FIFA corruption allegations and the Bribery Act

On 28th May, fourteen high profile FIFA officials were indicted after alleged corruption that has captivated the media world. The officials are accused of taking bribes totalling more than $150,000,000 in return for providing lucrative media and marketing rights to soccer tournaments and kick backs. This is alleged to have occurred over the past 24 years.

There is no doubt that this will be one of the biggest global investigations ever seen and the investigation and case is merely at the beginning.  Over the coming days, weeks or months, details of the indictment (charges) brought will be revealed. Initially, Federal Officials will be seeking to bring those suspected of the offences to the United States using extradition rules.

The investigation has been brought by the United States Legal Departments’ Prosecution Teams. It highlights the importance of complying fully with corporate regulatory responsibilities when any business or individual engages in commercial practices.

In England and Wales, the law on procedure surrounding financial conduct is extensive and prosecutions are routinely brought by the Crown Prosecution Service, Financial Conduct Authority, Her Majesty’s Revenue and Customs and others to enforce any criminality involving financial crime. One area of governing legislation is the Bribery Act which came into force on the 1st July 2011.

The Act makes it an offence for a United Kingdom (UK) citizen or resident to pay or receive a bribe, either directly or indirectly, and provides for transactions that take place in the UK and abroad in both the public and private sectors. It is also illegal for companies or partnerships to have had a bribe paid on their behalf or has been received and includes all agents and other persons providing services on behalf of the corporate entity.

The three main offences that the act creates are:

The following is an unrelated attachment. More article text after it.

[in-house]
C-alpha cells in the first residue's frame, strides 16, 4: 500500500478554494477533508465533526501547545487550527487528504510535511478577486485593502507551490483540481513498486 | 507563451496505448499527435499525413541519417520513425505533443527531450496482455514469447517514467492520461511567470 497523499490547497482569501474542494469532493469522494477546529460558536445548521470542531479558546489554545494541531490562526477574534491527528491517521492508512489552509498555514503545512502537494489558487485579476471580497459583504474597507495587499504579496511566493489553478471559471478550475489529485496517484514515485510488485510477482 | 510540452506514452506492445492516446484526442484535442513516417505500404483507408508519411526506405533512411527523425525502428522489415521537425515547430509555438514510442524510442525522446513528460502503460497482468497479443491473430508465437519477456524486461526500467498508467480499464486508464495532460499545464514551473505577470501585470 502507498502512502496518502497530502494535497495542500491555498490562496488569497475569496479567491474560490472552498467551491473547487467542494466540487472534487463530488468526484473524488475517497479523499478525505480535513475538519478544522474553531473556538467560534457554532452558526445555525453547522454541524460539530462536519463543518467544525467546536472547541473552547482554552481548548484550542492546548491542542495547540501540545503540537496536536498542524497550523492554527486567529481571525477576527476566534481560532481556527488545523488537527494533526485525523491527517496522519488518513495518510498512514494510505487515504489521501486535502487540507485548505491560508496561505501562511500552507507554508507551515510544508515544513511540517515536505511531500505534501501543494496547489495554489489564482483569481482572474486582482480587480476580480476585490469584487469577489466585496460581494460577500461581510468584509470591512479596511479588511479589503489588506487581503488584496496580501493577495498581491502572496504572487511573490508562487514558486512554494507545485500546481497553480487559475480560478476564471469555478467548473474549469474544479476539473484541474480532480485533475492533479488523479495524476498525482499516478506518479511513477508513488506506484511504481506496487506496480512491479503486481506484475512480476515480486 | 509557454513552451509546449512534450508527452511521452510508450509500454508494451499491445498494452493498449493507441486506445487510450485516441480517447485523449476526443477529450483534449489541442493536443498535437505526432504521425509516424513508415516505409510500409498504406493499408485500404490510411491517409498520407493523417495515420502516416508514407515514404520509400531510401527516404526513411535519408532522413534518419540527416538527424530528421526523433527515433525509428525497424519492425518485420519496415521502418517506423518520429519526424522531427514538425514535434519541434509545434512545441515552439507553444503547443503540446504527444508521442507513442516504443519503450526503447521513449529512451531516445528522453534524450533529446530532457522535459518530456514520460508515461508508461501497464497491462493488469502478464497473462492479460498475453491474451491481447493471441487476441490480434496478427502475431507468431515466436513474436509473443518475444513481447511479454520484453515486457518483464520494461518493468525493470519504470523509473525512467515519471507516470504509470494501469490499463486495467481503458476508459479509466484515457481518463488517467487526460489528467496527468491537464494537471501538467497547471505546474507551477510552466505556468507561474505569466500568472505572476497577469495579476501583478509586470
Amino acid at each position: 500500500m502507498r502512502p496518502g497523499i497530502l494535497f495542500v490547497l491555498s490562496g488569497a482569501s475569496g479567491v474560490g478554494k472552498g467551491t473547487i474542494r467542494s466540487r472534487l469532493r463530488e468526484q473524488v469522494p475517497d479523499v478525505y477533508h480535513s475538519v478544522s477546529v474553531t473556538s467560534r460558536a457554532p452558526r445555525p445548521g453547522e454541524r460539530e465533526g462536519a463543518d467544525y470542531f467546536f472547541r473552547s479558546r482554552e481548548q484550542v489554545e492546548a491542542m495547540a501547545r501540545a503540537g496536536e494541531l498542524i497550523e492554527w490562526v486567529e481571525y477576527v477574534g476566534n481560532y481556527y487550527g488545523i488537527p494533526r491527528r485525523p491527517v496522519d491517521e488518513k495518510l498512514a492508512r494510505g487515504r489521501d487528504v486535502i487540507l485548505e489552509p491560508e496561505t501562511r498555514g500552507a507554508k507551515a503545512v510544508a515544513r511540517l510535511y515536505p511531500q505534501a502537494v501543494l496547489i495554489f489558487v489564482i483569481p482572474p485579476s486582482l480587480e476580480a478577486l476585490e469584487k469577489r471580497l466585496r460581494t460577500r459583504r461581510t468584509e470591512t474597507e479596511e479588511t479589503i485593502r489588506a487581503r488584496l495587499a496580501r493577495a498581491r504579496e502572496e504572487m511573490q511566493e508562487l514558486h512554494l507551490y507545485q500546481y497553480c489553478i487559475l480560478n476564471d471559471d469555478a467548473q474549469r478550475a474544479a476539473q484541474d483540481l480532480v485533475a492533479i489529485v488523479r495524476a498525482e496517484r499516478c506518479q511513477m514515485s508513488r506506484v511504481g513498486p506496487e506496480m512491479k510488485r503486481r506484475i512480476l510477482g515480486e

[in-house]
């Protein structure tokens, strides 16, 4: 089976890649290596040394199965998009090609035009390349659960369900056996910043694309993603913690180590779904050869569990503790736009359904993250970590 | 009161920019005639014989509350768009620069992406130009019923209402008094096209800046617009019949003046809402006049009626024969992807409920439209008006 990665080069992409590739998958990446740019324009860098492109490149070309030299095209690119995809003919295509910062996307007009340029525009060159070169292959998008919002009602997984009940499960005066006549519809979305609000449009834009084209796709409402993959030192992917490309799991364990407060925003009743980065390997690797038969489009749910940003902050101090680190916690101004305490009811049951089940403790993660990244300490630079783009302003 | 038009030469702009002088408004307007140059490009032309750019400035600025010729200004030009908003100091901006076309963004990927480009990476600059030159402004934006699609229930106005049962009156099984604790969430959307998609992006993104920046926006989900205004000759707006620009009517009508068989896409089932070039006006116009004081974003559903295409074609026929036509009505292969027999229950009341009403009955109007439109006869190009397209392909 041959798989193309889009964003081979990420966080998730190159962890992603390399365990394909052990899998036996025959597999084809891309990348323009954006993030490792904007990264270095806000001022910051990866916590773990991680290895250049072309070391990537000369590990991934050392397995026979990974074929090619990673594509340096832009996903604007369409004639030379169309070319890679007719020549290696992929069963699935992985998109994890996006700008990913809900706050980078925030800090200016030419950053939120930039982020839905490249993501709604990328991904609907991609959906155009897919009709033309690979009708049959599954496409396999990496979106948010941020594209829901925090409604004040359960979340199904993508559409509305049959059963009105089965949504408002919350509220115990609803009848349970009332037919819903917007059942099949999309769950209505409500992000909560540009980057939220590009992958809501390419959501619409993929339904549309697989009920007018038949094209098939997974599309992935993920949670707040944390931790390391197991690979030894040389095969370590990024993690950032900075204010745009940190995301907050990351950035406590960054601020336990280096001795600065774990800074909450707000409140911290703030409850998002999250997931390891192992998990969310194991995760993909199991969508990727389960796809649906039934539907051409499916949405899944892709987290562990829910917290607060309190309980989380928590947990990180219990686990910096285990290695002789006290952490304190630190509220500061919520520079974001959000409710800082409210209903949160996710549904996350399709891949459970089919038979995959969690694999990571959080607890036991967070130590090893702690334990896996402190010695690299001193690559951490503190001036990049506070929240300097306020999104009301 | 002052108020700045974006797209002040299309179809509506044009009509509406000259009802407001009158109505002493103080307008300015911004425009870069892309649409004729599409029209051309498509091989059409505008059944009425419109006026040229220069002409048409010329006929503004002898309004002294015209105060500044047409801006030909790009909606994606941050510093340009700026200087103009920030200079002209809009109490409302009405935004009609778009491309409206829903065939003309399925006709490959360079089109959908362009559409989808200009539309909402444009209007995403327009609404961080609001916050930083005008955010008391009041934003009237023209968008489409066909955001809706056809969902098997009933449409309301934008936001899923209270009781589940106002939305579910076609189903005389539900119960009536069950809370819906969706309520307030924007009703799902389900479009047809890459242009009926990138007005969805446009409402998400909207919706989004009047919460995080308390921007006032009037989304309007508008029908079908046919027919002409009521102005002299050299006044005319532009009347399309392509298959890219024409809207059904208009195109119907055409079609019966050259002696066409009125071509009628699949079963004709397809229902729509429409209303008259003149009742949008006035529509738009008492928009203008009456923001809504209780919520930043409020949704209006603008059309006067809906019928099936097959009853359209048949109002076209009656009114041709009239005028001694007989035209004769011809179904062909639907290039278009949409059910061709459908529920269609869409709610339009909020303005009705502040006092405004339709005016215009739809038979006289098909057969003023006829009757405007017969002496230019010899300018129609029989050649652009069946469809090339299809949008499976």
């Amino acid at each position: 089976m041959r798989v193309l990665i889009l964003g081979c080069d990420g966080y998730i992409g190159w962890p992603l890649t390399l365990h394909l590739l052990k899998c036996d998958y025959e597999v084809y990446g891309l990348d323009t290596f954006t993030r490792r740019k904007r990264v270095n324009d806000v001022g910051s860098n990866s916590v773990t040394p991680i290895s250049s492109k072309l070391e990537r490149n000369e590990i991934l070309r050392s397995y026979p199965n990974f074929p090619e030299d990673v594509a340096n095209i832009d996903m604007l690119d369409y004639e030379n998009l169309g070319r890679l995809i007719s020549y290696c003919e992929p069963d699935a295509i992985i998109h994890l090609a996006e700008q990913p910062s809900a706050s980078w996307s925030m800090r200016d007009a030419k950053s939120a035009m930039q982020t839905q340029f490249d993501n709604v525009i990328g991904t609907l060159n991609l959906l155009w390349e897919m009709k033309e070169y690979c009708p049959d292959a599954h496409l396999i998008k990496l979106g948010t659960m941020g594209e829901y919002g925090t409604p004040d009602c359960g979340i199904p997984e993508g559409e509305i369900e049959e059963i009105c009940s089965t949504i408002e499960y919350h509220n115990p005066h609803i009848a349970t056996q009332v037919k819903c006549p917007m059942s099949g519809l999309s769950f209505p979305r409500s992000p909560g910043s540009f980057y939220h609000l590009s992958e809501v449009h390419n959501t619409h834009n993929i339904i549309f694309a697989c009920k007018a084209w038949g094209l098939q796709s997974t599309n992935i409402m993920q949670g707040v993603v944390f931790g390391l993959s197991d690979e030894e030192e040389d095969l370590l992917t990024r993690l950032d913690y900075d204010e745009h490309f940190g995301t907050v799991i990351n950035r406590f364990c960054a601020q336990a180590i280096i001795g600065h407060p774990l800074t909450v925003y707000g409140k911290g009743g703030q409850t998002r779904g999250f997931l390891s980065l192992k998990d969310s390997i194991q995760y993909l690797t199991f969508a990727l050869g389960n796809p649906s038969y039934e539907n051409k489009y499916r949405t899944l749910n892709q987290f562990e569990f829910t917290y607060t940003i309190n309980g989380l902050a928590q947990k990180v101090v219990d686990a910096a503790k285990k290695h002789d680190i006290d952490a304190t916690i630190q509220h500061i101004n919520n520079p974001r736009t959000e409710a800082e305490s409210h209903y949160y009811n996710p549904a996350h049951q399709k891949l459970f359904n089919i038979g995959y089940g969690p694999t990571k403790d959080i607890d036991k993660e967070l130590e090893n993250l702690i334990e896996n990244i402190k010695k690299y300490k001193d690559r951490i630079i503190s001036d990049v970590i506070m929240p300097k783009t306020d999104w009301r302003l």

1. Bribing a person to induce or reward them to perform a relevant function improperly
  2. Requesting, accepting or receiving a bribe as a reward for performing a relevant function improperly
  3. Using a bribe to influence a foreign official to gain a business advantage

A person would be guilty of an offence if they offer, promise or give an advantage to another person intending that the person (or someone else on their behalf) is rewarded for, or induced to, perform a relevant function improperly. It is important to know that there must be an intention to induce. A person would also be guilty of an offence where they offered or promised to give an advantage to a person knowing or believing that acceptance would in itself amount to improper performance of a relevant function. The relevant function is any function of a public nature, any activity connected to the business, trade or profession, any activity carried out in the course of employment, any activity carried out on behalf of the body or of persons (corporate or unincorporated), any relevant function is one that is performed with one or more of the following expectations: 

  1. It will be performed in good faith
  2. It will be performed with impartiality
  3. That by virtue of performing the activity the person doing so is in a position of trust 

The function does not have to be connected to the UK or be performed in the UK for it to be relevant. It is an offence to attempt to influence a person acting in the capacity as a foreign official by offering, promising or giving financial or other reward to gain or retain a business advantage.

It is important for any corporation to analyse areas of risk, to ensure that there is sufficient oversight of staff in relation to anti-corruption issues and where necessary to include contract terms making it clear that checks will be made on individuals and that offering or accepting bribes could lead to termination of contracts.

Having an anti-bribery programme within your business is a matter to always consider and for a programme of transparency to be clear.

One area that can cause lots of confusion is that concerning gifts and entertainment. There can be risks around gifts, entertainment and expenses in relation to infringing the Bribery Act. It is understood that gifts and hospitality are often part of the business culture.  Care must always be given as to whether those gifts or hospitality might influence or be perceived to influence a business decision. Adequate systems must be in place. It is not sufficient as a Director to say they didn’t know what another was doing.

For more information go to the Bribery Act 2010 at this link (www.legislation.gov.uk/ukpga/2010/23/contents) or speak to a member of the Woodfines Regulatory Team if you have any questions or wish to discuss a anti-bribery/corruption policy.

Need advice?

To discuss this or for further information, please get in touch with myself in Milton Keynes on 01908 202150 or by email at mhayward@woodfines.co.uk, or in Cambridge please contact Tim Ridyard on 01223 411421 (tridyard@woodfines.co.uk).

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